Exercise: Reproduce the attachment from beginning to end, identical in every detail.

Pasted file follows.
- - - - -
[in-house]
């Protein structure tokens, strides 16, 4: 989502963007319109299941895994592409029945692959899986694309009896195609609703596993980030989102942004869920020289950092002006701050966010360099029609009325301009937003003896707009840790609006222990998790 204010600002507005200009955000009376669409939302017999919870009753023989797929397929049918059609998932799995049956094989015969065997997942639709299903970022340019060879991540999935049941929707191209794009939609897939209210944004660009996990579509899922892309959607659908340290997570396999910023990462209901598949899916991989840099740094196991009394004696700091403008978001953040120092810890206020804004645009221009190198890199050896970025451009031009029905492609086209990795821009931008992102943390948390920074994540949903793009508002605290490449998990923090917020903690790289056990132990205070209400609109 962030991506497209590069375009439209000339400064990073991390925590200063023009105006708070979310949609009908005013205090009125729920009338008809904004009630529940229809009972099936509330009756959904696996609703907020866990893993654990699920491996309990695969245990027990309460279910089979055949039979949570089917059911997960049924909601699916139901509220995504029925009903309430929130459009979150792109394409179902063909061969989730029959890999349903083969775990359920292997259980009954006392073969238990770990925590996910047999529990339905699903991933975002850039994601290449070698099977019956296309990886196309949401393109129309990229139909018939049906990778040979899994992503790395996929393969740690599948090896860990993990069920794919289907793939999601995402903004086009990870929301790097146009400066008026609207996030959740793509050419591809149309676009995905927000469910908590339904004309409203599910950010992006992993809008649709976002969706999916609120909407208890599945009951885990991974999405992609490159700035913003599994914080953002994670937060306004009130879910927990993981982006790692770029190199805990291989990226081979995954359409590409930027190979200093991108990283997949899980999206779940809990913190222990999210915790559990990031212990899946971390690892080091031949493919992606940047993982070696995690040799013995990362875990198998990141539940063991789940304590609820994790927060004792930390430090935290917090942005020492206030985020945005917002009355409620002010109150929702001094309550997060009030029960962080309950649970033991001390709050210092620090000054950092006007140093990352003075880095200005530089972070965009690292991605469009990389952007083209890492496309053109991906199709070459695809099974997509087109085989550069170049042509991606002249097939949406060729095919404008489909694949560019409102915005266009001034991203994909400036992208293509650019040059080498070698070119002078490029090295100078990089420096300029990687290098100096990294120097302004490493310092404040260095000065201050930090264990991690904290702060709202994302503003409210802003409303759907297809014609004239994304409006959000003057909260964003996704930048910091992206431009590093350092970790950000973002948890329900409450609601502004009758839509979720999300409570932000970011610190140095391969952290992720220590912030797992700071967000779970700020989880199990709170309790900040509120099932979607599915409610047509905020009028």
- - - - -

[in-house]
């Protein structure tokens, strides 16, 4: 989502963007319109299941895994592409029945692959899986694309009896195609609703596993980030989102942004869920020289950092002006701050966010360099029609009325301009937003003896707009840790609006222990998790 204010600002507005200009955000009376669409939302017999919870009753023989797929397929049918059609998932799995049956094989015969065997997942639709299903970022340019060879991540999935049941929707191209794009939609897939209210944004660009996990579509899922892309959607659908340290997570396999910023990462209901598949899916991989840099740094196991009394004696700091403008978001953040120092810890206020804004645009221009190198890199050896970025451009031009029905492609086209990795821009931008992102943390948390920074994540949903793009508002605290490449998990923090917020903690790289056990132990205070209400609109 962030991506497209590069375009439209000339400064990073991390925590200063023009105006708070979310949609009908005013205090009125729920009338008809904004009630529940229809009972099936509330009756959904696996609703907020866990893993654990699920491996309990695969245990027990309460279910089979055949039979949570089917059911997960049924909601699916139901509220995504029925009903309430929130459009979150792109394409179902063909061969989730029959890999349903083969775990359920292997259980009954006392073969238990770990925590996910047999529990339905699903991933975002850039994601290449070698099977019956296309990886196309949401393109129309990229139909018939049906990778040979899994992503790395996929393969740690599948090896860990993990069920794919289907793939999601995402903004086009990870929301790097146009400066008026609207996030959740793509050419591809149309676009995905927000469910908590339904004309409203599910950010992006992993809008649709976002969706999916609120909407208890599945009951885990991974999405992609490159700035913003599994914080953002994670937060306004009130879910927990993981982006790692770029190199805990291989990226081979995954359409590409930027190979200093991108990283997949899980999206779940809990913190222990999210915790559990990031212990899946971390690892080091031949493919992606940047993982070696995690040799013995990362875990198998990141539940063991789940304590609820994790927060004792930390430090935290917090942005020492206030985020945005917002009355409620002010109150929702001094309550997060009030029960962080309950649970033991001390709050210092620090000054950092006007140093990352003075880095200005530089972070965009690292991605469009990389952007083209890492496309053109991906199709070459695809099974997509087109085989550069170049042509991606002249097939949406060729095919404008489909694949560019409102915005266009001034991203994909400036992208293509650019040059080498070698070119002078490029090295100078990089420096300029990687290098100096990294120097302004490493310092404040260095000065201050930090264990991690904290702060709202994302503003409210802003409303759907297809014609004239994304409006959000003057909260964003996704930048910091992206431009590093350092970790950000973002948890329900409450609601502004009758839509979720999300409570932000970011610190140095391969952290992720220590912030797992700071967000779970700020989880199990709170309790900040509120099932979607599915409610047509905020009028």